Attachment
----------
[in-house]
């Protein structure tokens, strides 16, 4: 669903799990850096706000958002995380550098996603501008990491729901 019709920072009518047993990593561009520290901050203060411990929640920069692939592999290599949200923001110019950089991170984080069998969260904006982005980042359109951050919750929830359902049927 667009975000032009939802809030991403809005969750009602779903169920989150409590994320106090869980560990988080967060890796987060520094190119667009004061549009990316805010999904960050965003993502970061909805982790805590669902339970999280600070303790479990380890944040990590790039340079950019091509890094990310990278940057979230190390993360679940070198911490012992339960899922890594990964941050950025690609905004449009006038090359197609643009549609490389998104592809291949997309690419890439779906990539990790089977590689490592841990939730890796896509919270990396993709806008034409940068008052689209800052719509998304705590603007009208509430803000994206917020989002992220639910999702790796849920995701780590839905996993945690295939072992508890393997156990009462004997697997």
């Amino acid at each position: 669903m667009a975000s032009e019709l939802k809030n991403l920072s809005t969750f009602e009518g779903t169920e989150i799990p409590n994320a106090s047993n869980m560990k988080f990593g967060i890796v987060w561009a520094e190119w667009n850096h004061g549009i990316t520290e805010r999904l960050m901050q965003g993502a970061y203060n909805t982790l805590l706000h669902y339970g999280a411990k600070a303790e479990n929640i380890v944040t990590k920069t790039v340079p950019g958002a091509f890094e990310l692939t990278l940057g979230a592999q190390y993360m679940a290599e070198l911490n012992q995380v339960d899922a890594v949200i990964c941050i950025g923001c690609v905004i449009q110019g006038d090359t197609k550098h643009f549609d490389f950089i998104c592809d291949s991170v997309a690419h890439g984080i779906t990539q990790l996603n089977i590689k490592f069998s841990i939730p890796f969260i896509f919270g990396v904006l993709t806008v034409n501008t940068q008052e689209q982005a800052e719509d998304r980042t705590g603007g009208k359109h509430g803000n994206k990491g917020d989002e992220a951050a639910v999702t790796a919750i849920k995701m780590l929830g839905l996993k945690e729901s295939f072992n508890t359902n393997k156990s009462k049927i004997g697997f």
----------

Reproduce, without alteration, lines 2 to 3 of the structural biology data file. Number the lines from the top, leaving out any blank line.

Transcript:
């Protein structure tokens, strides 16, 4: 669903799990850096706000958002995380550098996603501008990491729901 019709920072009518047993990593561009520290901050203060411990929640920069692939592999290599949200923001110019950089991170984080069998969260904006982005980042359109951050919750929830359902049927 667009975000032009939802809030991403809005969750009602779903169920989150409590994320106090869980560990988080967060890796987060520094190119667009004061549009990316805010999904960050965003993502970061909805982790805590669902339970999280600070303790479990380890944040990590790039340079950019091509890094990310990278940057979230190390993360679940070198911490012992339960899922890594990964941050950025690609905004449009006038090359197609643009549609490389998104592809291949997309690419890439779906990539990790089977590689490592841990939730890796896509919270990396993709806008034409940068008052689209800052719509998304705590603007009208509430803000994206917020989002992220639910999702790796849920995701780590839905996993945690295939072992508890393997156990009462004997697997």
């Amino acid at each position: 669903m667009a975000s032009e019709l939802k809030n991403l920072s809005t969750f009602e009518g779903t169920e989150i799990p409590n994320a106090s047993n869980m560990k988080f990593g967060i890796v987060w561009a520094e190119w667009n850096h004061g549009i990316t520290e805010r999904l960050m901050q965003g993502a970061y203060n909805t982790l805590l706000h669902y339970g999280a411990k600070a303790e479990n929640i380890v944040t990590k920069t790039v340079p950019g958002a091509f890094e990310l692939t990278l940057g979230a592999q190390y993360m679940a290599e070198l911490n012992q995380v339960d899922a890594v949200i990964c941050i950025g923001c690609v905004i449009q110019g006038d090359t197609k550098h643009f549609d490389f950089i998104c592809d291949s991170v997309a690419h890439g984080i779906t990539q990790l996603n089977i590689k490592f069998s841990i939730p890796f969260i896509f919270g990396v904006l993709t806008v034409n501008t940068q008052e689209q982005a800052e719509d998304r980042t705590g603007g009208k359109h509430g803000n994206k990491g917020d989002e992220a951050a639910v999702t790796a919750i849920k995701m780590l929830g839905l996993k945690e729901s295939f072992n508890t359902n393997k156990s009462k049927i004997g697997f």